In the book version of this technique, I liked the 'Point!' section Sasa includes for the first variation. He explains how to grip around their torso, initially by focusing on a detail, then showing that same detail solo. Removing the training partner makes the grip itself much clearer, while the previous picture puts it into context. Page thirty nine and forty one feature further useful examples, this time demonstrating a solo roll to isolate and clarify the relevant motion required to execute the preceding technique.
While the majority of this section is about sweeps, Sasa includes two submissions at the end, attacking the knee and the arm respectively. A second angle would have been useful for the armbar, but that is only an issue in the book. The DVD makes it perfectly clear, exemplifying the numerous advantages of combining instructional media.
Sweep variations (ten pages, thirteen minutes) includes a number of sweeps that rely on controlling your opponent's leg then standing up. Sasa first shows how to execute a sweep from standing, so you effectively pull guard right into the technique. In the process, you make a full rotation, spinning under and through their legs, then standing back up, while still controlling one of their legs. That means you can dump them on the mat, using your grip to then facilitate the pass.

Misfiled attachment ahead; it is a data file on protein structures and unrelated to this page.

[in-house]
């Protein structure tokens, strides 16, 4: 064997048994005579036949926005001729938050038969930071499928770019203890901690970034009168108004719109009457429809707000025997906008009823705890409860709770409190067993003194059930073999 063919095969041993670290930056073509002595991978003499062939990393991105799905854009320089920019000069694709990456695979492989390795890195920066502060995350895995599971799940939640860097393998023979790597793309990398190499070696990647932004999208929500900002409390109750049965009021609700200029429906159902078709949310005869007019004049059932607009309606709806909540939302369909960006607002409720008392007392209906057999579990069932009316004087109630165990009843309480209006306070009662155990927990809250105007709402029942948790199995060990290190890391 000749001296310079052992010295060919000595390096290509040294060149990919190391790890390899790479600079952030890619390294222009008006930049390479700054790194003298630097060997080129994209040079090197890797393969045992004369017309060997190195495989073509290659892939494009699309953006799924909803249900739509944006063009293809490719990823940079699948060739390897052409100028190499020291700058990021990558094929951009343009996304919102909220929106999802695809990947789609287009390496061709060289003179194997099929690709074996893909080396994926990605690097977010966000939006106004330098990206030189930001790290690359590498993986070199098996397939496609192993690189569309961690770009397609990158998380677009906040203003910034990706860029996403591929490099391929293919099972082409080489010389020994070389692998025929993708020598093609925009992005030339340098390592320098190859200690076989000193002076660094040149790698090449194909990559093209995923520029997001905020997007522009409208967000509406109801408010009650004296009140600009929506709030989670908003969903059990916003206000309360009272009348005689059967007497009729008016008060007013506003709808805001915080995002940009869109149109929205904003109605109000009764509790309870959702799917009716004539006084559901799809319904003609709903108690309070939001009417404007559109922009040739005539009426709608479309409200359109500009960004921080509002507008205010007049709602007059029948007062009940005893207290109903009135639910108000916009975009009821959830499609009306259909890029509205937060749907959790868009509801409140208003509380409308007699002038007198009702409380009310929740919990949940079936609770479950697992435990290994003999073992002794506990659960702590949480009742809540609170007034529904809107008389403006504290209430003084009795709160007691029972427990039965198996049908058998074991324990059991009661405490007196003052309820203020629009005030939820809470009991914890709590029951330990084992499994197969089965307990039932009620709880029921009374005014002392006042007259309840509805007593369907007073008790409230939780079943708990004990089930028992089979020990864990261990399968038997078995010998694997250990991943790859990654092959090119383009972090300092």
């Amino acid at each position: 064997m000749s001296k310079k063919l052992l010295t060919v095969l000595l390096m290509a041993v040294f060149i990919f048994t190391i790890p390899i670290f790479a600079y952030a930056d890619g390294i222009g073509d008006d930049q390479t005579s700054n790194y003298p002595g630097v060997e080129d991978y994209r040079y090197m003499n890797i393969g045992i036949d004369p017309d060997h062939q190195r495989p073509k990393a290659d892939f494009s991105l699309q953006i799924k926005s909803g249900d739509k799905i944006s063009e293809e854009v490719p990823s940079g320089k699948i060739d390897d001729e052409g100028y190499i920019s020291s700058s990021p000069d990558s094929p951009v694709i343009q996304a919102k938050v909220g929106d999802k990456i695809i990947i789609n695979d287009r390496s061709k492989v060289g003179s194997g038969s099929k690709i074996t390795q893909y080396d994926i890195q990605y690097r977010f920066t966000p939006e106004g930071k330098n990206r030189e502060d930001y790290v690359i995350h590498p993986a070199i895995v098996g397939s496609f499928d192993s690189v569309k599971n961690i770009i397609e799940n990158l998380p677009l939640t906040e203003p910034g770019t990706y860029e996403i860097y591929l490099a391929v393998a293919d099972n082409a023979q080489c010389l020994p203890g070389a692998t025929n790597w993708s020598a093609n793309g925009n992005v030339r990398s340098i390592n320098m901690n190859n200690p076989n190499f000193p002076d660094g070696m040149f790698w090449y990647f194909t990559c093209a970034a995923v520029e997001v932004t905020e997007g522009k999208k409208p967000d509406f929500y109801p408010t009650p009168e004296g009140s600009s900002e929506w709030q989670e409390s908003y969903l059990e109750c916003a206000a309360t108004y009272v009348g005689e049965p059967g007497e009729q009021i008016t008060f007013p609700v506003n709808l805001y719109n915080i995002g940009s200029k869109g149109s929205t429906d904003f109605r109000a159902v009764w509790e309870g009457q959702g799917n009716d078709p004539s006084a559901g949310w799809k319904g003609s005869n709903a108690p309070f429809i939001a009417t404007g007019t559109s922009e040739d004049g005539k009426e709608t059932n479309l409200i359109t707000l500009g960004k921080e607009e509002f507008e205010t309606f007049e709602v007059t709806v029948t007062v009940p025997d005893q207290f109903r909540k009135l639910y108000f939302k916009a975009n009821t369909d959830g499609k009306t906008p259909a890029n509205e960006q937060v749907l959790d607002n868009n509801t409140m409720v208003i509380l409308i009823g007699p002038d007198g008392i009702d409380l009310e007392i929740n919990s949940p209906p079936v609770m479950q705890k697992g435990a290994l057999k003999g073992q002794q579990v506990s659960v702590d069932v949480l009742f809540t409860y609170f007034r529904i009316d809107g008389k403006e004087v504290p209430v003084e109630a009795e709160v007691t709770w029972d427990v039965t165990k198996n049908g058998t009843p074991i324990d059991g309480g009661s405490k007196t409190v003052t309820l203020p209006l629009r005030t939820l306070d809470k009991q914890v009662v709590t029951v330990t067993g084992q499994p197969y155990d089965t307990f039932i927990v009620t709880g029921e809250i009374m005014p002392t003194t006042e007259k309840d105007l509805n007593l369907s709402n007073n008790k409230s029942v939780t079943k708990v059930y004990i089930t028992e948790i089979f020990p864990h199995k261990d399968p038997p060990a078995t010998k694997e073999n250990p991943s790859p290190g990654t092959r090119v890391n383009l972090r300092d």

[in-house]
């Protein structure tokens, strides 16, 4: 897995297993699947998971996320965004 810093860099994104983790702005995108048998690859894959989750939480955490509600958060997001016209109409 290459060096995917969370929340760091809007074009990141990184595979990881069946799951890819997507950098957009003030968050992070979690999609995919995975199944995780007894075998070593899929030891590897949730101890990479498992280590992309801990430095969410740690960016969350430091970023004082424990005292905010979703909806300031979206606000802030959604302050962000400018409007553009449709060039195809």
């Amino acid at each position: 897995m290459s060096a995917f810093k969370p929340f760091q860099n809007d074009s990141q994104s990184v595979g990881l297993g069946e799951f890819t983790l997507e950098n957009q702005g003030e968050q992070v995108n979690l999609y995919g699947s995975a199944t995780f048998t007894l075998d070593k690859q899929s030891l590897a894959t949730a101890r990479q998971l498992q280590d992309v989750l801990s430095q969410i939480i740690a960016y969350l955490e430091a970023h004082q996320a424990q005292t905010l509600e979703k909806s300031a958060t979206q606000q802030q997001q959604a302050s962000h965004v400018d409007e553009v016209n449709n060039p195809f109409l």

Sasa continues with a similar technique starting from the floor, where you're already wrapped around their leg, before showing a variation in butterfly guard. This is a bit more flashy, as you flip your opponent over your head before spinning through for the sweep. Rotation is clearly an integral part of Sasa's game, which he uses to perform yet another sweep, finishing off this section with a leg submission from a comparable position.
X-guard (ten pages, ten minutes) was more familiar, because Sasa shows the same technique I've seen taught a few times this year, most recently by Kev at RGA High Wycombe. Like Sasa's earlier sweep variations, you're aiming to isolate their leg from underneath then stand up, meaning you can easily overbalance them on their remaining limb.
There is also a simpler method, that just knocks them to the side from x-guard, followed by a transition from butterfly guard, then a technique to take their back. To finish off the section, Sasa adds in an x-guard lower body submission.
Closed guard (fourteen pages, twenty-three minutes) was initially confusing, as I didn't understand the point of the first two techniques. That wasn't because they were complicated: both of them were ways to jump guard, but didn't go anywhere after that. They also didn't seem very secure, as the first ends with Sasa hugged tight to his standing opponent, while in the second he is hanging off their body gripping with his legs and one arm. The DVD failed to make them any more appealing: I would have thought the point of pulling guard is to get your opponent down to the mat in a position where you're in control, not leave them standing.